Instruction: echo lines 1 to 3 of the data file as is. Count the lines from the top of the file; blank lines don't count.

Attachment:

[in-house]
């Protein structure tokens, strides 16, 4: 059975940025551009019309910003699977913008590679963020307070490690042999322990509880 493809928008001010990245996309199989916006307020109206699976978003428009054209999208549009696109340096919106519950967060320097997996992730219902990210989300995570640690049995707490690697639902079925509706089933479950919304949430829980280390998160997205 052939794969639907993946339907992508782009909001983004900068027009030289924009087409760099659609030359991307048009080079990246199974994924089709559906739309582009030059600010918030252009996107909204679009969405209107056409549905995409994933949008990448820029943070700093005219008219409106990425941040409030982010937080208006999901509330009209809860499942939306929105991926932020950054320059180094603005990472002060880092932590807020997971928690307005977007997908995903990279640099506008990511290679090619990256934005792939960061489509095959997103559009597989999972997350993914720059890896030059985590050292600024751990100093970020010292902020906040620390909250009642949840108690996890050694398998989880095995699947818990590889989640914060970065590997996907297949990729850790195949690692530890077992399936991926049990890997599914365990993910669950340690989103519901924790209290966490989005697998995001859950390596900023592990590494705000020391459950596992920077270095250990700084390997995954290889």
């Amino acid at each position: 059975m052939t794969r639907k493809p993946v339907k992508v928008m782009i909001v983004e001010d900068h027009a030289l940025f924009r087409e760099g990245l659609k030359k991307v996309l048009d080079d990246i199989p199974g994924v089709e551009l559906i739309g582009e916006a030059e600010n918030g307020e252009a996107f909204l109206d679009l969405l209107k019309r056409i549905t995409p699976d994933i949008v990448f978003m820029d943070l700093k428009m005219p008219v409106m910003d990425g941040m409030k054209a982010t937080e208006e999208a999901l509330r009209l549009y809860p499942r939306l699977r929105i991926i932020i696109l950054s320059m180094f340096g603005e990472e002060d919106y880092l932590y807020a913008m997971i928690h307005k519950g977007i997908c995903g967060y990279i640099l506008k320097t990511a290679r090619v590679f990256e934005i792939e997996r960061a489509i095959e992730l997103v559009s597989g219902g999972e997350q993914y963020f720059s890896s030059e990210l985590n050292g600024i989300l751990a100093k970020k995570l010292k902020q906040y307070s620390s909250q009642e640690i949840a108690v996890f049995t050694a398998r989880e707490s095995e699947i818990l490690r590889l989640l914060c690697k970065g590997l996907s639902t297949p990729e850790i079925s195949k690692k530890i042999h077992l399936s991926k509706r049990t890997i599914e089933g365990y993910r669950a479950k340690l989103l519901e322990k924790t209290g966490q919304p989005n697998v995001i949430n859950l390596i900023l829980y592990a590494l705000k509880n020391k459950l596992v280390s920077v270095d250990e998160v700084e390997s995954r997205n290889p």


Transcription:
[in-house]
């Protein structure tokens, strides 16, 4: 059975940025551009019309910003699977913008590679963020307070490690042999322990509880 493809928008001010990245996309199989916006307020109206699976978003428009054209999208549009696109340096919106519950967060320097997996992730219902990210989300995570640690049995707490690697639902079925509706089933479950919304949430829980280390998160997205 052939794969639907993946339907992508782009909001983004900068027009030289924009087409760099659609030359991307048009080079990246199974994924089709559906739309582009030059600010918030252009996107909204679009969405209107056409549905995409994933949008990448820029943070700093005219008219409106990425941040409030982010937080208006999901509330009209809860499942939306929105991926932020950054320059180094603005990472002060880092932590807020997971928690307005977007997908995903990279640099506008990511290679090619990256934005792939960061489509095959997103559009597989999972997350993914720059890896030059985590050292600024751990100093970020010292902020906040620390909250009642949840108690996890050694398998989880095995699947818990590889989640914060970065590997996907297949990729850790195949690692530890077992399936991926049990890997599914365990993910669950340690989103519901924790209290966490989005697998995001859950390596900023592990590494705000020391459950596992920077270095250990700084390997995954290889």
């Amino acid at each position: 059975m052939t794969r639907k493809p993946v339907k992508v928008m782009i909001v983004e001010d900068h027009a030289l940025f924009r087409e760099g990245l659609k030359k991307v996309l048009d080079d990246i199989p199974g994924v089709e551009l559906i739309g582009e916006a030059e600010n918030g307020e252009a996107f909204l109206d679009l969405l209107k019309r056409i549905t995409p699976d994933i949008v990448f978003m820029d943070l700093k428009m005219p008219v409106m910003d990425g941040m409030k054209a982010t937080e208006e999208a999901l509330r009209l549009y809860p499942r939306l699977r929105i991926i932020i696109l950054s320059m180094f340096g603005e990472e002060d919106y880092l932590y807020a913008m997971i928690h307005k519950g977007i997908c995903g967060y990279i640099l506008k320097t990511a290679r090619v590679f990256e934005i792939e997996r960061a489509i095959e992730l997103v559009s597989g219902g999972e997350q993914y963020f720059s890896s030059e990210l985590n050292g600024i989300l751990a100093k970020k995570l010292k902020q906040y307070s620390s909250q009642e640690i949840a108690v996890f049995t050694a398998r989880e707490s095995e699947i818990l490690r590889l989640l914060c690697k970065g590997l996907s639902t297949p990729e850790i079925s195949k690692k530890i042999h077992l399936s991926k509706r049990t890997i599914e089933g365990y993910r669950a479950k340690l989103l519901e322990k924790t209290g966490q919304p989005n697998v995001i949430n859950l390596i900023l829980y592990a590494l705000k509880n020391k459950l596992v280390s920077v270095d250990e998160v700084e390997s995954r997205n290889p």